No. 96-4.

673 So.2d 1321 (1996)

Oscar Lee Willis BOB, et al., Plaintiffs-Appellants, v. Arthur BENOIT, Jr., et al., Defendants-Appellees.

Court of Appeal of Louisiana, Third Circuit.

May 8, 1996.

Attorney(s) appearing for the Case

Thomas Vincent Alonzo, Lafayette, for Oscar Lee Willis Bob et al.

Dale Patrick Martin, Morgan City, for Arthur Benoit Jr.

Salvador Joseph Pusateri, New Orleans, for Certain Underwriters at Lloyds.

Mrs. Wilda Willis, pro se.


DOUCET, Chief Judge.

The plaintiffs' wrongful death and survival actions were dismissed pursuant to a motion for summary judgment. This is an appeal from that dismissal.

On June 3, 1994, Oscar Willis was working at the port of Iberia, in Iberia Parish, Louisiana. Apparently in order to get out of the sun and believing that the rig was not being used, Willis sat under an eighteen wheel tractor-trailer rig owned and operated by Arthur Benoit, Jr. Benoit moved the truck and Willis was crushed to death. Suits were filed by Willis' mother, Wilda Willis, and on behalf of his two minor children, Oscar Lee Willis Bob and Philip Angelle. Made defendants were Arthur Benoit, Jr.; B & B Trucking, a company solely owned and operated by Benoit; and Benoit's liability insurer. Benoit moved for summary judgment alleging that no issue of material fact remained but that he and Willis were both employees of Dynasty Transportation, Inc. (Dynasty) and that as a result the sole remedy available to Willis' survivors was under the worker's compensation law. The trial judge granted the motion and dismissed the plaintiffs' demands. The plaintiffs appeal.

The outcome of this case turns on the employment relationships between the various parties. Dynasty trucking contracted with the Port of Iberia to move pipe from the Port to another location. Willis was an employee of Labor Express, Inc., which furnished labor to Dynasty. The parties have stipulated that Willis was a statutory employee of Dynasty. The question before us here is whether the record supports the conclusion that Benoit was also an employee of Dynasty. The plaintiffs contend that Benoit was an independent contractor who leased his truck to Dynasty. The defendants contend that Benoit was the direct employee of Dynasty and that, since both Willis and Benoit were employed by Dynasty, the plaintiffs' exclusive remedy is under the worker's compensation law.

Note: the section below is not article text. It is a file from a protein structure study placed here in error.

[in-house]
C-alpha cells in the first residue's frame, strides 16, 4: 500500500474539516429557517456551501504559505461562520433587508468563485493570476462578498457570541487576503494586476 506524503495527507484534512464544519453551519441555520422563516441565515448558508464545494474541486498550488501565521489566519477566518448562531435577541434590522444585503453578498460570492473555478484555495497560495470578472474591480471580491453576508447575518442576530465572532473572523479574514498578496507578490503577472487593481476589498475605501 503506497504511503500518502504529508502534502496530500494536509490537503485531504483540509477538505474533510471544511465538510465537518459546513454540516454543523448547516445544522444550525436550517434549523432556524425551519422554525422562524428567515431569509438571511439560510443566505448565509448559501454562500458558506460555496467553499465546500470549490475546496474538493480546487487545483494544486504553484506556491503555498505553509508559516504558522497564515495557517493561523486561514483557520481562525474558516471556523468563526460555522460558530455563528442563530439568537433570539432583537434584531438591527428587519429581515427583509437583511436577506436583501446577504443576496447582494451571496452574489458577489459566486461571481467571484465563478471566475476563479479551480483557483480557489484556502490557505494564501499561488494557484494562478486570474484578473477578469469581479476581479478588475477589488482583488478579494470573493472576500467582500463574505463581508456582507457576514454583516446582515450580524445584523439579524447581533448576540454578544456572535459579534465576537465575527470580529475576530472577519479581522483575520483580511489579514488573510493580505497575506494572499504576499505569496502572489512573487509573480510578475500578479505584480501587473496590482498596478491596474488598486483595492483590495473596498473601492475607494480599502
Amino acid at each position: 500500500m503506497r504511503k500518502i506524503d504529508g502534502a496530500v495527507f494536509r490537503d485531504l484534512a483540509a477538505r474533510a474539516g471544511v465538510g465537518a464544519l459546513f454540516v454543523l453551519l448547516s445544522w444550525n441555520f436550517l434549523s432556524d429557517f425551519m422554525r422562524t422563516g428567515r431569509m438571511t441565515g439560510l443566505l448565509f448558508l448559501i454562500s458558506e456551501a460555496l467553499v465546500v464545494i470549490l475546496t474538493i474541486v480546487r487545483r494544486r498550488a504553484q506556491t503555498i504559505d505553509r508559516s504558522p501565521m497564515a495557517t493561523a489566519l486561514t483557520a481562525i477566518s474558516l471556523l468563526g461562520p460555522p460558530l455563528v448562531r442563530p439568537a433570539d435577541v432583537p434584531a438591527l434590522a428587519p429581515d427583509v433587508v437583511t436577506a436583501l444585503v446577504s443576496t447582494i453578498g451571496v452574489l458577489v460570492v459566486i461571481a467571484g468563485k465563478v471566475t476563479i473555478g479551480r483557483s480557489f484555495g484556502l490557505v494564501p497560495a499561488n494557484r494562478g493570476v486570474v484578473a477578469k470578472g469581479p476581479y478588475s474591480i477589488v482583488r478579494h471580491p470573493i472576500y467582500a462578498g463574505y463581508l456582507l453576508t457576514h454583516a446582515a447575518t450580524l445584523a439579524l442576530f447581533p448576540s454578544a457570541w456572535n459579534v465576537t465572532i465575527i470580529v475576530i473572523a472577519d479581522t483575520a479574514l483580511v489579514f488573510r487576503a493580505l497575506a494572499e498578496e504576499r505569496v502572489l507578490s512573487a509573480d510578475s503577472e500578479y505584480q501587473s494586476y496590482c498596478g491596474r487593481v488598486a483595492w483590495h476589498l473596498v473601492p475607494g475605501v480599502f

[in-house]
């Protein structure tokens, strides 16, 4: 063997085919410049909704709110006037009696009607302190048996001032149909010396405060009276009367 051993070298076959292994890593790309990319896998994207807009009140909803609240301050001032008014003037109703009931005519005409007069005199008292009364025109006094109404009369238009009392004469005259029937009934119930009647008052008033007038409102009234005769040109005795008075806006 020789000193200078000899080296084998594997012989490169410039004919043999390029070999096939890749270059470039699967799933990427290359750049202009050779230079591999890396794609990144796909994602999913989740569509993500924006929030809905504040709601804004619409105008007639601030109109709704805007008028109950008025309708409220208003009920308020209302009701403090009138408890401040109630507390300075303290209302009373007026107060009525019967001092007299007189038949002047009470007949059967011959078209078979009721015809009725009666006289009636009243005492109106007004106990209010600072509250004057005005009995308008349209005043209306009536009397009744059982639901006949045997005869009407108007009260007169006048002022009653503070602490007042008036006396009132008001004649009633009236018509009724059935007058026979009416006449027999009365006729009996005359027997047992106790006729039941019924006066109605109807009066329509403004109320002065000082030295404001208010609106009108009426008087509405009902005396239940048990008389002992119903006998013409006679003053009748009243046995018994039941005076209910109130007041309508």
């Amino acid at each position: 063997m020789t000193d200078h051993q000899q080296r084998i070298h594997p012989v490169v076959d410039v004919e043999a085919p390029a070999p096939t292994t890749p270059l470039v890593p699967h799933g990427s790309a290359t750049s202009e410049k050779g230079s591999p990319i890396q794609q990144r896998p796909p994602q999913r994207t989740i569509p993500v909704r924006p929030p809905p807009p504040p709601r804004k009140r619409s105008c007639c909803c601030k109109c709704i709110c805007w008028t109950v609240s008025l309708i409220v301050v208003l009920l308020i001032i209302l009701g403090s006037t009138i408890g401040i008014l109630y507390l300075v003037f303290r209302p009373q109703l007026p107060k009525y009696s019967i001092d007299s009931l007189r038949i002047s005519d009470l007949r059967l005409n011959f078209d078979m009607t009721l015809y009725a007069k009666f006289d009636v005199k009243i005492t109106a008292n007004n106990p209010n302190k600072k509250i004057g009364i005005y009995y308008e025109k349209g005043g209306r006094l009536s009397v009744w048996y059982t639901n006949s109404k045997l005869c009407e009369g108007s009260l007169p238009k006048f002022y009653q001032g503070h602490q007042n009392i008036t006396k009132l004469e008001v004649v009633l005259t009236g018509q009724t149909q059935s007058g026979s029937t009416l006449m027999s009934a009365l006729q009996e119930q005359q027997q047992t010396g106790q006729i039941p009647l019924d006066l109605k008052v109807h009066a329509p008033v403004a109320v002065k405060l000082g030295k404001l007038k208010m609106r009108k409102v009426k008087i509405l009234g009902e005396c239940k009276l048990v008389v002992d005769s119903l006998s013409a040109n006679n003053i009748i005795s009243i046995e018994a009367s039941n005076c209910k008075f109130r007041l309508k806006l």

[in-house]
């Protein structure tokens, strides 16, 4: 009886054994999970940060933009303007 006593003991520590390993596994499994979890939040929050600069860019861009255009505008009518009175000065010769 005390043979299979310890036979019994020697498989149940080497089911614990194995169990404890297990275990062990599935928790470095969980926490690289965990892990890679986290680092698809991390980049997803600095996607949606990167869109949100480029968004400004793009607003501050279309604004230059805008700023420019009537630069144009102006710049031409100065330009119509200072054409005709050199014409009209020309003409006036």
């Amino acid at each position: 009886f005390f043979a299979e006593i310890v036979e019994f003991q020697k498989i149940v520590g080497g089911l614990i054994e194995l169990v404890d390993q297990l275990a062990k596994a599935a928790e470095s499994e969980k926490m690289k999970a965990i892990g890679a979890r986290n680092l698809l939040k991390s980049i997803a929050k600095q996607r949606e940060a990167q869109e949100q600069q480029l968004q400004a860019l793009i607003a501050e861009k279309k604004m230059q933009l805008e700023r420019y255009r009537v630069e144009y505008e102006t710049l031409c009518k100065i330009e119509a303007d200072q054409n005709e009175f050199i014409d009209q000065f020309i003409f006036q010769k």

Appellate courts review summary judgments de novo under the same criteria that governs the district court's consideration of whether summary judgment is appropriate. Schroeder v. Board of Supervisors of Louisiana State University, 591 So.2d 342 (La.1991). A motion for summary judgment is properly granted only if the pleadings, depositions, answers to interrogatories, and admissions on file, together with the affidavits, if any, show that there is no genuine issue of material fact, and that the mover is entitled to judgment as a matter of law. La.Code Civ.P. art. 966. Summary procedure should be used cautiously and sparingly, and any reasonable doubt should be resolved against the mover in favor of a full trial on the merits. Penalber v. Blount, 550 So.2d 577 (La.1989). To satisfy the burden of showing that no genuine issue of material fact exists, the party moving for summary judgment must meet a strict standard by showing that it is quite clear as to what the truth is, and that excludes any real doubt as to existence of material fact. Broom v. Leebron & Robinson Rent A Car, Inc., 626 So.2d 1212 (La. App. 2 Cir.1993). Facts are material if they potentially insure or preclude recovery, affect a litigant's ultimate success, or determine the outcome of a legal dispute. South Louisiana Bank v. Williams, 591 So.2d 375 (La.App. 3 Cir.1991), writ denied, 596 So.2d 211 (La.1992). Whether or not a particular fact is material can be seen only in the light of substantive law applicable to the case. Sun Belt Constructors v. T & R Dragline Service, Inc., 527 So.2d 350 (La.App. 5 Cir.1988).

Burris v. LaSalle Parish Police Jury, 95-696 (La.App. 3 Cir. 11/2/95), 664 So.2d 680, 681-682.

The existence or non-existence of an employment relationship between Benoit and Dynasty is a mixed question of law and fact. If no genuine dispute remains as to a material fact underlying the relationship between Benoit and Dynasty, summary judgment is proper. Simon v. Orange Leader Newspaper, Inc., 94-589 (La.App. 3 Cir. 12/7/94), 647 So.2d 624, writ denied, 95-0068 (La. 3/10/95), 650 So.2d 1181.